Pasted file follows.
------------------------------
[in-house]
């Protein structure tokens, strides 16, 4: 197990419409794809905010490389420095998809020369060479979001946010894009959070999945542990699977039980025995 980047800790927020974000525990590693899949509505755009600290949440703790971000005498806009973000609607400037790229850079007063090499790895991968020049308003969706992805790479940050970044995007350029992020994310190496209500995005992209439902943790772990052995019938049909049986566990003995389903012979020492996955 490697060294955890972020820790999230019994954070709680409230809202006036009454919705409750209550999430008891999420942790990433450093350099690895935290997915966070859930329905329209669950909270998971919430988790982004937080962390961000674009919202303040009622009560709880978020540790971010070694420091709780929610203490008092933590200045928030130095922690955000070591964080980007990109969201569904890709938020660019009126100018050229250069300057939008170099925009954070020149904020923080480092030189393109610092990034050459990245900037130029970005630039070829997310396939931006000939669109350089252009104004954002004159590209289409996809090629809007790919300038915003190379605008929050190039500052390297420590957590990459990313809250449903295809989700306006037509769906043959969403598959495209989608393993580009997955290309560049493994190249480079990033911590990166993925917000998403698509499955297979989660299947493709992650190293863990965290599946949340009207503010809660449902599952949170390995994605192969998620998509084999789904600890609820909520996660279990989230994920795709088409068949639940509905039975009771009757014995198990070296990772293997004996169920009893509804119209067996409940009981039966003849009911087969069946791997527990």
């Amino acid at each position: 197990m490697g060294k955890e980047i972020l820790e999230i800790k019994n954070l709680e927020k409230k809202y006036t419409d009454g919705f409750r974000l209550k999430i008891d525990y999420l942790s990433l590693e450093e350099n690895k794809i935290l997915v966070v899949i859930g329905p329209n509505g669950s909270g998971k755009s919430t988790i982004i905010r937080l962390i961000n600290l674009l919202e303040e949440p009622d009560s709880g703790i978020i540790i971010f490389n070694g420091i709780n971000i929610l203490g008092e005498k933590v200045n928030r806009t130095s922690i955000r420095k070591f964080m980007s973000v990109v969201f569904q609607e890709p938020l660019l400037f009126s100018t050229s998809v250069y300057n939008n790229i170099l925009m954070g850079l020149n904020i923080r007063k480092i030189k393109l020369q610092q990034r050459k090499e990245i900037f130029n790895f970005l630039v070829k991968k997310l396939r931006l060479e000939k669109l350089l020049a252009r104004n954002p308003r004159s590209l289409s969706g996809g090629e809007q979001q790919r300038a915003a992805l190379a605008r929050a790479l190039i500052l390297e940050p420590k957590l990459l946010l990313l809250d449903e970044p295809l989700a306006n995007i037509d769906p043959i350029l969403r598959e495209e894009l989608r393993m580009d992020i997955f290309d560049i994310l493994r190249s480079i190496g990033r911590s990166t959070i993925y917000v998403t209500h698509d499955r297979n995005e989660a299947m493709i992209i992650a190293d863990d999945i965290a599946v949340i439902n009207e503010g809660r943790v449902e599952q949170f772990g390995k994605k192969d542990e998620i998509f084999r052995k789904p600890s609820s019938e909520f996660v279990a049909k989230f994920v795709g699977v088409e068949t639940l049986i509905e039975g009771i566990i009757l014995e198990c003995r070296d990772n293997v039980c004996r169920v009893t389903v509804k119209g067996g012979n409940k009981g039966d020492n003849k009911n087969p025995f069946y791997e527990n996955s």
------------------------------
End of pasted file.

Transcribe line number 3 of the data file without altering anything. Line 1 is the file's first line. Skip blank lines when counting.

């Amino acid at each position: 197990m490697g060294k955890e980047i972020l820790e999230i800790k019994n954070l709680e927020k409230k809202y006036t419409d009454g919705f409750r974000l209550k999430i008891d525990y999420l942790s990433l590693e450093e350099n690895k794809i935290l997915v966070v899949i859930g329905p329209n509505g669950s909270g998971k755009s919430t988790i982004i905010r937080l962390i961000n600290l674009l919202e303040e949440p009622d009560s709880g703790i978020i540790i971010f490389n070694g420091i709780n971000i929610l203490g008092e005498k933590v200045n928030r806009t130095s922690i955000r420095k070591f964080m980007s973000v990109v969201f569904q609607e890709p938020l660019l400037f009126s100018t050229s998809v250069y300057n939008n790229i170099l925009m954070g850079l020149n904020i923080r007063k480092i030189k393109l020369q610092q990034r050459k090499e990245i900037f130029n790895f970005l630039v070829k991968k997310l396939r931006l060479e000939k669109l350089l020049a252009r104004n954002p308003r004159s590209l289409s969706g996809g090629e809007q979001q790919r300038a915003a992805l190379a605008r929050a790479l190039i500052l390297e940050p420590k957590l990459l946010l990313l809250d449903e970044p295809l989700a306006n995007i037509d769906p043959i350029l969403r598959e495209e894009l989608r393993m580009d992020i997955f290309d560049i994310l493994r190249s480079i190496g990033r911590s990166t959070i993925y917000v998403t209500h698509d499955r297979n995005e989660a299947m493709i992209i992650a190293d863990d999945i965290a599946v949340i439902n009207e503010g809660r943790v449902e599952q949170f772990g390995k994605k192969d542990e998620i998509f084999r052995k789904p600890s609820s019938e909520f996660v279990a049909k989230f994920v795709g699977v088409e068949t639940l049986i509905e039975g009771i566990i009757l014995e198990c003995r070296d990772n293997v039980c004996r169920v009893t389903v509804k119209g067996g012979n409940k009981g039966d020492n003849k009911n087969p025995f069946y791997e527990n996955s």